Google threat? Search engine DuckDuckGo scores funding
The upstart search engine promises less clutter. But can it really take on Google?
Another little-known search engine--with the tall order of snagging users from Google--has landed financial backing.
Union Square Ventures today wrote in a blog post today that it invested an undisclosed amount in a search engine called DuckDuckGo, which promises super-fast search results with far less spam and clutter than you get on the biggies. (A number of angel investors also participated in the round).
The biggies, of course, is really just one biggie--Google. For all its forays into areas beside search, search is where it consistently crushes all competitors. Data released yesterday shows Google's market share stood at more than 66 percent in September--a 2 percent climb from just one month earlier. No one else comes close.
Union Square Ventures partner Brad Burnham acknowledged this challenge when explaining why USV invested in DuckDuckGo, which is run by Gabriel Weinberg, an entrepreneur who has bootstrapped his business. Brunham said his belief in Weinberg's chances of taking on mighty Google come from looking closely at the decline of Microsoft dominance in the 1990s:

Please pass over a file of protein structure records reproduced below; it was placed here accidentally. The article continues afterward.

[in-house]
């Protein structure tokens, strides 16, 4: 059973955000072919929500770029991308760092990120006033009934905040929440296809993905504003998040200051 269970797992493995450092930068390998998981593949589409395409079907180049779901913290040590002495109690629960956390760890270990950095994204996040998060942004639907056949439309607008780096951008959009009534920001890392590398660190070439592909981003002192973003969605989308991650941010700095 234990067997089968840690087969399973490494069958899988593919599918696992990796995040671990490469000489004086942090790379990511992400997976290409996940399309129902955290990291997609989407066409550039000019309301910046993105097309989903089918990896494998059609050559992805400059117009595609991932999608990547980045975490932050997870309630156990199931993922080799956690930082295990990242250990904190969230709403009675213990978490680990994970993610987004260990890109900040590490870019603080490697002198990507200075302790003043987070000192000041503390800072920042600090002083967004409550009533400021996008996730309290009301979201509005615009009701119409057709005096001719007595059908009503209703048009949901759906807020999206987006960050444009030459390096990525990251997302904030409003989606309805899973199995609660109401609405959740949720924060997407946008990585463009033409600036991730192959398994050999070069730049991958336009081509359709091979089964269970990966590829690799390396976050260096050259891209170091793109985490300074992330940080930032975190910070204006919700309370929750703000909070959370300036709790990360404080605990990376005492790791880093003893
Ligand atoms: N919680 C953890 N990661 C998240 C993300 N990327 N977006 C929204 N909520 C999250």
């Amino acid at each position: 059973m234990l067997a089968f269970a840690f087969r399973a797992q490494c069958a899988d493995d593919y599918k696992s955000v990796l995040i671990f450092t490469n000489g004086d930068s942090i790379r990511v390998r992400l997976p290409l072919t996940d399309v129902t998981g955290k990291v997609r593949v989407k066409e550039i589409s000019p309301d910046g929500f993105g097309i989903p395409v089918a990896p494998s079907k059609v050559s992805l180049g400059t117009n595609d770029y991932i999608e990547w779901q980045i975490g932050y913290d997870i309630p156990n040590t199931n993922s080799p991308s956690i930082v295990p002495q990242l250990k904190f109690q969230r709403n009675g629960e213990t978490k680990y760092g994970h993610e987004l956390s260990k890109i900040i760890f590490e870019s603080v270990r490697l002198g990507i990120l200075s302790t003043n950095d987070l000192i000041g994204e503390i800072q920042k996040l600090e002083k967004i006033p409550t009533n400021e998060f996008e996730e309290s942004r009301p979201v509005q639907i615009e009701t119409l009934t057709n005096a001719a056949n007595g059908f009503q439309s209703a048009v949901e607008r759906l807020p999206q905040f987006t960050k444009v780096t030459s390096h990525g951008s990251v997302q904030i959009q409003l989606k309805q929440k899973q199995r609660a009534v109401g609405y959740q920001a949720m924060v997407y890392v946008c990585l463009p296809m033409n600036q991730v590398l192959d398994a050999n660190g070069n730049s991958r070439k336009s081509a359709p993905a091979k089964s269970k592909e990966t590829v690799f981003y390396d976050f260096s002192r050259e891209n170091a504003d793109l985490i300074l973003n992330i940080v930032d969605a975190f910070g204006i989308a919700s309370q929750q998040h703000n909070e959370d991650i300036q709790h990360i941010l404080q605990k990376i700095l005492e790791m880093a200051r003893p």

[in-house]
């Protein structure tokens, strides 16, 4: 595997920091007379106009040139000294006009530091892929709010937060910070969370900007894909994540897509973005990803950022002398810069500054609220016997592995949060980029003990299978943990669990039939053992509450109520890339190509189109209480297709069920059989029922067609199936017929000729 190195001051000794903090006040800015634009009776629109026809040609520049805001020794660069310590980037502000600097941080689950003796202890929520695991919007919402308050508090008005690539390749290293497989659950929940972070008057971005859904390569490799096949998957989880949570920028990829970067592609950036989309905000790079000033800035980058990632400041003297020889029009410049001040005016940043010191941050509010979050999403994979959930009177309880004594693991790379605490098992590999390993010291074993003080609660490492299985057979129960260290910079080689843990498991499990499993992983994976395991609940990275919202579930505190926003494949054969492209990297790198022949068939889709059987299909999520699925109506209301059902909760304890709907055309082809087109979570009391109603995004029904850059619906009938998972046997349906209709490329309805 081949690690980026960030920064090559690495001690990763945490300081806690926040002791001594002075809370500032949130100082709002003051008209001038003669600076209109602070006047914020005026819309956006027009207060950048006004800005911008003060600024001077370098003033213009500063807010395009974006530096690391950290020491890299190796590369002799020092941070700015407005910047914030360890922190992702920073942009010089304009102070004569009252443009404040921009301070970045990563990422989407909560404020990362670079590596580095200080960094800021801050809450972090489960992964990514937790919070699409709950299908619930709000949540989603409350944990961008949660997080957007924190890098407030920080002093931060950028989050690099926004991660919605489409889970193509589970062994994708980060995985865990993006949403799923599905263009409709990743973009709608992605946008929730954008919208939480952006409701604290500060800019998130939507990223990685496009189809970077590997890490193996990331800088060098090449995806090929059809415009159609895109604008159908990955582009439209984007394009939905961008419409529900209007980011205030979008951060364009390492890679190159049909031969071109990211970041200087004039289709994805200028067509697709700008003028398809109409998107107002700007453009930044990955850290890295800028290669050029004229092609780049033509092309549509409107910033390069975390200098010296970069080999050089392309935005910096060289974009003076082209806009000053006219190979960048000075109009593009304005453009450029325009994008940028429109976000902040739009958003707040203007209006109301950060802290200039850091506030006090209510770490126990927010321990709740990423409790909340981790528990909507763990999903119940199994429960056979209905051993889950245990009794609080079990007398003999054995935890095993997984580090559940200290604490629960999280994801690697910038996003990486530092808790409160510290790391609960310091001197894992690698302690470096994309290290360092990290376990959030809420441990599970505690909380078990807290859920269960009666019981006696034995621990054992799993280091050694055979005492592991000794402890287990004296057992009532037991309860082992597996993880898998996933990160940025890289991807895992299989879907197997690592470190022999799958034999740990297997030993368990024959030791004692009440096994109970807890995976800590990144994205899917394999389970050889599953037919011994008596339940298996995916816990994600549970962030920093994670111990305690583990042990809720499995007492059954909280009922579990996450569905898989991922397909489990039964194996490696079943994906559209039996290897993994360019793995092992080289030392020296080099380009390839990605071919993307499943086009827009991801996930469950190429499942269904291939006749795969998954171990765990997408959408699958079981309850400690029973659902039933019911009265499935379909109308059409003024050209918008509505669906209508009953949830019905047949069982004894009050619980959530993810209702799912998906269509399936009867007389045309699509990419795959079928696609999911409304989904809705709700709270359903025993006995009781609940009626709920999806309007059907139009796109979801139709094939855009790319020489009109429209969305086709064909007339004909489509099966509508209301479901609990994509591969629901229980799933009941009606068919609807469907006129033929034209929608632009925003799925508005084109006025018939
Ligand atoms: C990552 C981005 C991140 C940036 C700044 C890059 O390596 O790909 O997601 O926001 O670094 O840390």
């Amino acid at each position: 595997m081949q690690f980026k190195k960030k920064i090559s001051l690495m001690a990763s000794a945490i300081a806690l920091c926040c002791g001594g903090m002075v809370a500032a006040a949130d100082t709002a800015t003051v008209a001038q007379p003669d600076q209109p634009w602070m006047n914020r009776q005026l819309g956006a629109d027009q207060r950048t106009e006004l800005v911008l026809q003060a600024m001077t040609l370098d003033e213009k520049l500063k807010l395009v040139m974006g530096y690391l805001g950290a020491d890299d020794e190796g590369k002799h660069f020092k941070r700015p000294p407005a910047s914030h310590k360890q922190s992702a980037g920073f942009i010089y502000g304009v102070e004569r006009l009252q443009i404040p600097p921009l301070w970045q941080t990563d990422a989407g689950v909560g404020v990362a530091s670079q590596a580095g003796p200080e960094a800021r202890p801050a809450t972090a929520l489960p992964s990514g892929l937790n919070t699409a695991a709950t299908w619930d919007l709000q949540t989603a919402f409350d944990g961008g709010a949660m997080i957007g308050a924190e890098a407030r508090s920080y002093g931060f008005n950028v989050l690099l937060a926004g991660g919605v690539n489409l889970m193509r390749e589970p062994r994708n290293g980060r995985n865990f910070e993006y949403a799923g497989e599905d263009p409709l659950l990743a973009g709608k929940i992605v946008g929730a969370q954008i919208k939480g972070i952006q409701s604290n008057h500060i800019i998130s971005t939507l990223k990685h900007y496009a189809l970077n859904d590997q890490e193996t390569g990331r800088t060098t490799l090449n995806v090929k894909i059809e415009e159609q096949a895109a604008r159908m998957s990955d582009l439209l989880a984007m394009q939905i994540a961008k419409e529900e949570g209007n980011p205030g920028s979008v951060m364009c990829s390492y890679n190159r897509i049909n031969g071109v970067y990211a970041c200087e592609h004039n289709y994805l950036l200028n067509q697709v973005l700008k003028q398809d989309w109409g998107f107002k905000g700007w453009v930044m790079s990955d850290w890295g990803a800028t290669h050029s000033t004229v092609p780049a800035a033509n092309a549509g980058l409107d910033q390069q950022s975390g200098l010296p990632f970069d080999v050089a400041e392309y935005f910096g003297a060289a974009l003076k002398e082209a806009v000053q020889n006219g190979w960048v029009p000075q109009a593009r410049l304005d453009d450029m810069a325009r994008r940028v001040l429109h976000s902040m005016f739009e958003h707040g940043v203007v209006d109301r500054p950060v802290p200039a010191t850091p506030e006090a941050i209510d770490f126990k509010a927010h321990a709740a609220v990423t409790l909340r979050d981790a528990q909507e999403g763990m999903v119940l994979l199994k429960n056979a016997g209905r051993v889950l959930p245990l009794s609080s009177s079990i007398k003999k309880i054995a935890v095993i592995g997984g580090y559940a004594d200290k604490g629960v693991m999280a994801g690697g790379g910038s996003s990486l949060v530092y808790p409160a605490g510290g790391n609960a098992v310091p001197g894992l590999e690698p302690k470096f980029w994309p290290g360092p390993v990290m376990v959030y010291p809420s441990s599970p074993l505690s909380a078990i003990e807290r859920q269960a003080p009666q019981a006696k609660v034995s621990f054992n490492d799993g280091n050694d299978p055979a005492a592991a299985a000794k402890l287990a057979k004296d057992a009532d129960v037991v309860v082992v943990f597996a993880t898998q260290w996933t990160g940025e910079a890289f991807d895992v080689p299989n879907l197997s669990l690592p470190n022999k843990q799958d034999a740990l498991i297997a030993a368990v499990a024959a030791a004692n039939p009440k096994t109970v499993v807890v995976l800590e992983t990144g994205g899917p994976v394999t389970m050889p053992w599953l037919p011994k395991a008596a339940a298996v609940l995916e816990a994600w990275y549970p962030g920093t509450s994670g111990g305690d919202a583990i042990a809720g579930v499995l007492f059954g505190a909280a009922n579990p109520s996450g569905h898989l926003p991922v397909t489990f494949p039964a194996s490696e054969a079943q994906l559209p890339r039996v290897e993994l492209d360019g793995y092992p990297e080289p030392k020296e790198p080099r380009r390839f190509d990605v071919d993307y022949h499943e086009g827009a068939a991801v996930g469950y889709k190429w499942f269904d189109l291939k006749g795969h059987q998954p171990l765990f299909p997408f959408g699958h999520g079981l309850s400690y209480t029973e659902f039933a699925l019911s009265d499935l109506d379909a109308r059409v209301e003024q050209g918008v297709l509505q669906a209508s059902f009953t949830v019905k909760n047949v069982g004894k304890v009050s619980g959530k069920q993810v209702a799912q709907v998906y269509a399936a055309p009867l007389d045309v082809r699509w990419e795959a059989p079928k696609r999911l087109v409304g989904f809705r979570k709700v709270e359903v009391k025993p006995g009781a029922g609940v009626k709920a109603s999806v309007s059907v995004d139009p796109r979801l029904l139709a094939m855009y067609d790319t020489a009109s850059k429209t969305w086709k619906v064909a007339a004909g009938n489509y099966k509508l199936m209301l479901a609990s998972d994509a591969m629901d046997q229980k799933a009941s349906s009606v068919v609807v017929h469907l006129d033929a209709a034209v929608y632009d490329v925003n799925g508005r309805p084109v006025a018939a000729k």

"Two things happened that fundamentally changed the game: a shift in venue and a shift in business model. The venue moved from the desktop to the Web and the business model shifted from packaged software to open source. It turned out that the way to compete with Microsoft was to not to compete, at least not directly. The way to compete with Microsoft was to change the basis of competition. We invested in DuckDuckGo because we became convinced that it was not only possible to change the basis of competition in search, it was time to do it."
Though still tiny, DuckDuckGo has been growing. Here's a chart that Weinberg posted:
Just last month, another upstart search engine, Blekko, raised $30 million from Yandex, the dominant search engine in Russia. Blekko's approach is different than DuckDuckGo's, but it, too, promises cleaner results than one finds on Google.
Think Larry Page is worried? Doubtful. In fact, given how much, he probably welcomes the competition.